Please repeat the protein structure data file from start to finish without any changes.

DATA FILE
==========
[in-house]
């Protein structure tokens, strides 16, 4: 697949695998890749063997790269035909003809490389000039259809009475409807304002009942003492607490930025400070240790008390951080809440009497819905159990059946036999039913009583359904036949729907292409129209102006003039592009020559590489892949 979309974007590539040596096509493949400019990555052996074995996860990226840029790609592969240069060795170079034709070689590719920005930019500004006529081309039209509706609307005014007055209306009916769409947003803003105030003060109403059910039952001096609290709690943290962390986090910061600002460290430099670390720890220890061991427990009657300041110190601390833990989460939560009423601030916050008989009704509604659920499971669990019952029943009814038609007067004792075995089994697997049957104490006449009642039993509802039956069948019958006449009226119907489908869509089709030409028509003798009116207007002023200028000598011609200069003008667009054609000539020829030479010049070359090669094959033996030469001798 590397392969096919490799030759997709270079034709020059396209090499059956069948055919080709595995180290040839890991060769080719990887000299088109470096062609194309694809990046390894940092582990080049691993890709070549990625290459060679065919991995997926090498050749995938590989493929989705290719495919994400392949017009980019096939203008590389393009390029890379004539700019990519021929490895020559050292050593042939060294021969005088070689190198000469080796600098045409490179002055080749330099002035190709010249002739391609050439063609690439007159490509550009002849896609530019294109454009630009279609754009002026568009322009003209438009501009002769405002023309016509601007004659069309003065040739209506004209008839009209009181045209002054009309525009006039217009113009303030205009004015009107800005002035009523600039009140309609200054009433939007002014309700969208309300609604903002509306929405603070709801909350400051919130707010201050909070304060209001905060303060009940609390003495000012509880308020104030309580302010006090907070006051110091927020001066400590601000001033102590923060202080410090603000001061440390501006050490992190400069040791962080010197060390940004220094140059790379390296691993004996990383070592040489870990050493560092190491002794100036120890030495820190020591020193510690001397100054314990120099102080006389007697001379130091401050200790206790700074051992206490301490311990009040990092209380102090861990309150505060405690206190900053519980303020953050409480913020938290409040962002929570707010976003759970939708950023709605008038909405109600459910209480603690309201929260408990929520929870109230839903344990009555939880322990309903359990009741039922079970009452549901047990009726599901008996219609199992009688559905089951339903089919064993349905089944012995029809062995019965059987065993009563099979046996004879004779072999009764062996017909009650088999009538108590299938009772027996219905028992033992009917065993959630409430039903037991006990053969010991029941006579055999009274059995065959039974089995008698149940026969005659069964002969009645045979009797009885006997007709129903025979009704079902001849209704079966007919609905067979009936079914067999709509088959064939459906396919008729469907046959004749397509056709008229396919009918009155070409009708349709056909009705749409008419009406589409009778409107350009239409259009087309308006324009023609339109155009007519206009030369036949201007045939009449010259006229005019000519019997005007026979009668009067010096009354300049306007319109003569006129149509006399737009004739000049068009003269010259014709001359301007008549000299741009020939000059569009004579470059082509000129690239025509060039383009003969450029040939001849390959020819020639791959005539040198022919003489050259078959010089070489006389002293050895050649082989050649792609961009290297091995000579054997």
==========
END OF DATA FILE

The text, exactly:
[in-house]
């Protein structure tokens, strides 16, 4: 697949695998890749063997790269035909003809490389000039259809009475409807304002009942003492607490930025400070240790008390951080809440009497819905159990059946036999039913009583359904036949729907292409129209102006003039592009020559590489892949 979309974007590539040596096509493949400019990555052996074995996860990226840029790609592969240069060795170079034709070689590719920005930019500004006529081309039209509706609307005014007055209306009916769409947003803003105030003060109403059910039952001096609290709690943290962390986090910061600002460290430099670390720890220890061991427990009657300041110190601390833990989460939560009423601030916050008989009704509604659920499971669990019952029943009814038609007067004792075995089994697997049957104490006449009642039993509802039956069948019958006449009226119907489908869509089709030409028509003798009116207007002023200028000598011609200069003008667009054609000539020829030479010049070359090669094959033996030469001798 590397392969096919490799030759997709270079034709020059396209090499059956069948055919080709595995180290040839890991060769080719990887000299088109470096062609194309694809990046390894940092582990080049691993890709070549990625290459060679065919991995997926090498050749995938590989493929989705290719495919994400392949017009980019096939203008590389393009390029890379004539700019990519021929490895020559050292050593042939060294021969005088070689190198000469080796600098045409490179002055080749330099002035190709010249002739391609050439063609690439007159490509550009002849896609530019294109454009630009279609754009002026568009322009003209438009501009002769405002023309016509601007004659069309003065040739209506004209008839009209009181045209002054009309525009006039217009113009303030205009004015009107800005002035009523600039009140309609200054009433939007002014309700969208309300609604903002509306929405603070709801909350400051919130707010201050909070304060209001905060303060009940609390003495000012509880308020104030309580302010006090907070006051110091927020001066400590601000001033102590923060202080410090603000001061440390501006050490992190400069040791962080010197060390940004220094140059790379390296691993004996990383070592040489870990050493560092190491002794100036120890030495820190020591020193510690001397100054314990120099102080006389007697001379130091401050200790206790700074051992206490301490311990009040990092209380102090861990309150505060405690206190900053519980303020953050409480913020938290409040962002929570707010976003759970939708950023709605008038909405109600459910209480603690309201929260408990929520929870109230839903344990009555939880322990309903359990009741039922079970009452549901047990009726599901008996219609199992009688559905089951339903089919064993349905089944012995029809062995019965059987065993009563099979046996004879004779072999009764062996017909009650088999009538108590299938009772027996219905028992033992009917065993959630409430039903037991006990053969010991029941006579055999009274059995065959039974089995008698149940026969005659069964002969009645045979009797009885006997007709129903025979009704079902001849209704079966007919609905067979009936079914067999709509088959064939459906396919008729469907046959004749397509056709008229396919009918009155070409009708349709056909009705749409008419009406589409009778409107350009239409259009087309308006324009023609339109155009007519206009030369036949201007045939009449010259006229005019000519019997005007026979009668009067010096009354300049306007319109003569006129149509006399737009004739000049068009003269010259014709001359301007008549000299741009020939000059569009004579470059082509000129690239025509060039383009003969450029040939001849390959020819020639791959005539040198022919003489050259078959010089070489006389002293050895050649082989050649792609961009290297091995000579054997």